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Cement makers seek zero-rating for ease of doing business

March 29, 2022

LAHORE: Pakistan Cement Manufacturers Association (PCMA) have proposed zero-rating of various duties and taxes for ease of doing business, reducing the cost of production and increasing investment in the sector.

PCMA Chairman Muhammad Ali Tabba has requested the federal government to bring the federal excise duty (FED) down to “zero” in a stepwise manner to encourage cement off take and support housing and infrastructure development.

Currently, the cement industry is subject to FED at Rs1,500/tonne and 17 per cent GST of maximum retail price. These taxes for the year 2020-21 reach to around Rs170/bag. The PCMA believed that abolishing of excise duty would not only eliminate tax evasion but also enhance cement consumption at reduced prices.

Further, the PCMA proposed zero per cent customs duty on coal and pet coke, which the industry uses as fuel/raw material for various manufacturing concerns. For now, the customs duty and ACD was five per cent. Similarly, it asked for zero per cent customs duty on import of all plant and machinery and capital goods to cut down the capital cost for capacity enhancement.

The PCMA suggested complete ban on import of cement from Iran to safeguard the domestic industry against smuggling. Further, it suggested including all types of cement and clinker in the list of locally manufactured goods with necessary amendments in customs general order. This, it said would not only discourage import of such goods and improve capacity utilisation of the industry, but also support the government in terms of additional revenue generation from local production.

The PCMA asked the government to amend SRO250 dated February 26, 2019 related with the track and trace system. According to the SRO, the fee for the operation of the SRO would be recovered by the licensee (private firms) from the companies and industries covered under it.

The SRO should be amended suitably to ensure that all the costs of track and trace system including CAPEX were not be borne by the manufacturers of goods. Or else, it suggested allowing hundred percent tax credit to the manufacturer on costs incurred. The cement industry believed that it was against the main objective of the current government to provide ease of doing business for the manufacturing industries.

PCMA proposed omission of Section 8A of withholding sales tax which was a settled preposition that no one could be condemned for the act of another. “It is recommended to delete the clause 8(1)(j) or to be amended to allow input tax to be claimed by registered person as it is allowed to claim input tax on goods listed under Eighth Schedule to the Sales Tax Act, 1990,” the proposal said.

Further, the input tax on building materials should be restored and discretionary authority vested with the department be withdrawn and only those items be disallowed which were specifically stated under the law. The input tax on vehicles other than those for administrative use should be allowed as prime movers, trailers and dump trucks were an essential part of cement supply chain.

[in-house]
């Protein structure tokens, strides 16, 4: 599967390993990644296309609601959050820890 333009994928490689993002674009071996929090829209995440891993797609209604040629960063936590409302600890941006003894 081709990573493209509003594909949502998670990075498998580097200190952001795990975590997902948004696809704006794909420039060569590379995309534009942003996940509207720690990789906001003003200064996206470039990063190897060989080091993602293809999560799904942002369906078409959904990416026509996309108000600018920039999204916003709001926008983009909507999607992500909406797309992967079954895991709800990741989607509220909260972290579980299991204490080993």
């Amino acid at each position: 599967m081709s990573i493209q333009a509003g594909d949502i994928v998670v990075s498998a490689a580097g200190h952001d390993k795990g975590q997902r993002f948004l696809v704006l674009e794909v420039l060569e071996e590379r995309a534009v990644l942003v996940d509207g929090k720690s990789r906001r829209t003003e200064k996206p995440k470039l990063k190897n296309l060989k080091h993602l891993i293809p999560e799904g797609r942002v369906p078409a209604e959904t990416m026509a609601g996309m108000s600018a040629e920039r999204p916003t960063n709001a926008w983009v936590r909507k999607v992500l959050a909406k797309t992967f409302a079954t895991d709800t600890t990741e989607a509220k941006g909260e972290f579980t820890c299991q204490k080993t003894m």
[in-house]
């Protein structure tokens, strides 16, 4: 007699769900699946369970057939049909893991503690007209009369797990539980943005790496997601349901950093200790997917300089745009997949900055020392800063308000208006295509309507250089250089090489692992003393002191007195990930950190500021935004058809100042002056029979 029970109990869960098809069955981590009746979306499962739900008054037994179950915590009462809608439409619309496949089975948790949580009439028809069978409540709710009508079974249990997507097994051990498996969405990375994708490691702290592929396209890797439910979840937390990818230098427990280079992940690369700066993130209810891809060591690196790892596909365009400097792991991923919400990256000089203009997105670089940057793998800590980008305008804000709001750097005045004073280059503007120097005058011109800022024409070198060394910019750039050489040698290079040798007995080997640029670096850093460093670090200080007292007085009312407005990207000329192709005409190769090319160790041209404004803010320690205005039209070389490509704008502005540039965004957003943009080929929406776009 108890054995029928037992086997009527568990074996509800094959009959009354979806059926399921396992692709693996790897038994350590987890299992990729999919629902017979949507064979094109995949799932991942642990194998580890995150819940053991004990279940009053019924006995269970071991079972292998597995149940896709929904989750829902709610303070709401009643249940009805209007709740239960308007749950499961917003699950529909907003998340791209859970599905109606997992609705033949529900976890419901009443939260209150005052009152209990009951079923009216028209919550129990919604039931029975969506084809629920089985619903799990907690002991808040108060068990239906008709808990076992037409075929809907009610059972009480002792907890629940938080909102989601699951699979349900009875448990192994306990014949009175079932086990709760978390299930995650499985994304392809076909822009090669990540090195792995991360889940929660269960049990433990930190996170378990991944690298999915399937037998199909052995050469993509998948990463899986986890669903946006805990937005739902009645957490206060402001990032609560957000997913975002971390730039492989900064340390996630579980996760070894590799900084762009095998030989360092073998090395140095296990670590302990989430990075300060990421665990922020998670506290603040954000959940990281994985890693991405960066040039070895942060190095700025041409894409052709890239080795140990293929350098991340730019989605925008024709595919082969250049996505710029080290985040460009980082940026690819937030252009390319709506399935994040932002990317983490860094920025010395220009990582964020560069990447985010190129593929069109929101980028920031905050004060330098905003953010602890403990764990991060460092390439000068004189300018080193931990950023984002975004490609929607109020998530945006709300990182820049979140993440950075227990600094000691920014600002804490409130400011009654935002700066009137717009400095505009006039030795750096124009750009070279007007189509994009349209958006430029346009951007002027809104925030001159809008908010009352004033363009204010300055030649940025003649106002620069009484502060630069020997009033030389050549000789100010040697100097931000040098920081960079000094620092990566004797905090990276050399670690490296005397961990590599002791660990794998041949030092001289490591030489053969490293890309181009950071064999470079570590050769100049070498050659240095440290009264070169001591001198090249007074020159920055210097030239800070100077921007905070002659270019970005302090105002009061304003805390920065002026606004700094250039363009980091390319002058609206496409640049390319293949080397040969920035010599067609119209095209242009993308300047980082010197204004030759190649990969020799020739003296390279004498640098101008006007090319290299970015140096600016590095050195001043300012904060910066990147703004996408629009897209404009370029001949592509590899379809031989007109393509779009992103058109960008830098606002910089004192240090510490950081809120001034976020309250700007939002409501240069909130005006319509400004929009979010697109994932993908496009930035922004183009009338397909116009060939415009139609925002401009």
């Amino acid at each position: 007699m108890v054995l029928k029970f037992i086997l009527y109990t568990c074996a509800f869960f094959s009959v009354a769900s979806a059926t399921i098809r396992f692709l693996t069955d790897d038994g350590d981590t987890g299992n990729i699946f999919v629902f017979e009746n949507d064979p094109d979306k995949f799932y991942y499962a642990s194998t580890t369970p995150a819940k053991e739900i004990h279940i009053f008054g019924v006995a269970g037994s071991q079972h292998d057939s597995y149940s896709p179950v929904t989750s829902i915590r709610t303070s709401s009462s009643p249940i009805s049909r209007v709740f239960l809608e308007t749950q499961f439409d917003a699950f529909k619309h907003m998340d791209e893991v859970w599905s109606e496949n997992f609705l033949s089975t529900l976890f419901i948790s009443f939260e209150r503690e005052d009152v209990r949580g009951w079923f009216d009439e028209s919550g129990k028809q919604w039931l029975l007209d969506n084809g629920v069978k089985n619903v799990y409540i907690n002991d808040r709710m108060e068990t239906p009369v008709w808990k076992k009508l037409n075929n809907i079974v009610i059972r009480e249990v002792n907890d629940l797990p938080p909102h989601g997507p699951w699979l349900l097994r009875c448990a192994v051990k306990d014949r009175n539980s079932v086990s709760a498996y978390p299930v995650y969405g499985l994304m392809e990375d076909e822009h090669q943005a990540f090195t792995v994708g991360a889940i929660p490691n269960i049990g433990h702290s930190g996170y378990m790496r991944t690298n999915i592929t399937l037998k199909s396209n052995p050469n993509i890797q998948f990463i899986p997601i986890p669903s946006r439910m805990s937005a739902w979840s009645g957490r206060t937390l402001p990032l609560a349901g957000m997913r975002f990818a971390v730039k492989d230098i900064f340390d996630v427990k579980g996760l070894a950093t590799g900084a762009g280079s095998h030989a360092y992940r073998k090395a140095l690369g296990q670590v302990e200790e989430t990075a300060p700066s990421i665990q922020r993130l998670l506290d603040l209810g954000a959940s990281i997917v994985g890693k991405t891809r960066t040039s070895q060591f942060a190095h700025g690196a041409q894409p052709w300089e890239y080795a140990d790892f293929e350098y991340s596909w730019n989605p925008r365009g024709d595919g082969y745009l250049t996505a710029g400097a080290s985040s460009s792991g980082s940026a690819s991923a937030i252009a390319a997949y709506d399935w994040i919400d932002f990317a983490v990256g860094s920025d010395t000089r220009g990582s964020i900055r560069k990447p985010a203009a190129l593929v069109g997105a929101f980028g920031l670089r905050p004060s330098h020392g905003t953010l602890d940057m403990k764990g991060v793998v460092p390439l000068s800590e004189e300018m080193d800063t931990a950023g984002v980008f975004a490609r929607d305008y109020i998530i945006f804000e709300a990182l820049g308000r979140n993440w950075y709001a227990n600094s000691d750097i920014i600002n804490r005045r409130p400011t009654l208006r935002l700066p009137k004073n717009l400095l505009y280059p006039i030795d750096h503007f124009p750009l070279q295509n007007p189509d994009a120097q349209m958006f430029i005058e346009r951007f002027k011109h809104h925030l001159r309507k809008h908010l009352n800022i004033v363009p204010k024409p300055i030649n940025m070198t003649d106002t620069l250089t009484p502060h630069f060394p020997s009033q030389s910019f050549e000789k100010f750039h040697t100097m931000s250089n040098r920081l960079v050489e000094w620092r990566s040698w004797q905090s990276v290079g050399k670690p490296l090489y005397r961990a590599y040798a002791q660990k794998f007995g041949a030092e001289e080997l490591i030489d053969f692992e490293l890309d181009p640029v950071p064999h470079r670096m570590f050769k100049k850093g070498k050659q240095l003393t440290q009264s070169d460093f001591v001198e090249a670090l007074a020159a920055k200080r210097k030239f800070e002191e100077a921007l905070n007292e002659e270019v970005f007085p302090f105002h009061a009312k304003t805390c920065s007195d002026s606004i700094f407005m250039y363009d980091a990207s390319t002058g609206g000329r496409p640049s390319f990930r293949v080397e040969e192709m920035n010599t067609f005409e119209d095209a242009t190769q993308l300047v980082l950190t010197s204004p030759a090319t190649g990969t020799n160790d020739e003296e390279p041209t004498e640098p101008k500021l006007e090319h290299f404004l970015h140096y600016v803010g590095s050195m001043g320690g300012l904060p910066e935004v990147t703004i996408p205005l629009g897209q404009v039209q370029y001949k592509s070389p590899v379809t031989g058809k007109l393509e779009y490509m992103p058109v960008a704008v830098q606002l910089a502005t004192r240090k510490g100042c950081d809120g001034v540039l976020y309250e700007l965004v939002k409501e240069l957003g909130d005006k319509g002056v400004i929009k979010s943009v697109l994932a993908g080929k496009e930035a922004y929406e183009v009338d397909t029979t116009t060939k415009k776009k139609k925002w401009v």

The PCMA suggested that Section 21(3) should be rationalised and input tax should not be disallowed if: buyer holds valid tax invoice, supplier’s name was appearing in the active taxpayers’ list at the time when purchases were made; and payments were made through banking channel in compliance with Section 73 of the STA.

It was suggested that the standard sales tax rate be reduced to 15 per cent and gradually brought down to 10 per cent by reducing two per cent each year at least for the mega government projects like sales to SMEs, sales for dams, five million housing scheme and CPEC like projects.

The cement industry believed that of 17 percent tax rate was very high considering the rate of sales tax in other developing countries like Malaysia was in the range of 5-10 per cent, whereas in Bangladesh it was 15 per cent.

In order to provide level playing field to local investment, if not 100 per cent, at least 10 per cent credit on investment in plant and machinery, which was previously available under section 65B, should be restored.

Rate of advance tax of five per cent on consumption of electricity for industrial consumers was on high side and it should be reduced to zero percent for filers. Further, conducting of an audit only once in three years should be kept intact, at least for listed companies and large tax payers.

It also proposed that an amendment be made in the Workers Welfare Fund and Workers Profit Participation Fund laws to allow taxpayers retaining the amount of these levies rather than paying the same into the government treasury. The proper utilisation of these funds should be supported with transparent reporting and audit by independent external auditors, the PCMA proposed.

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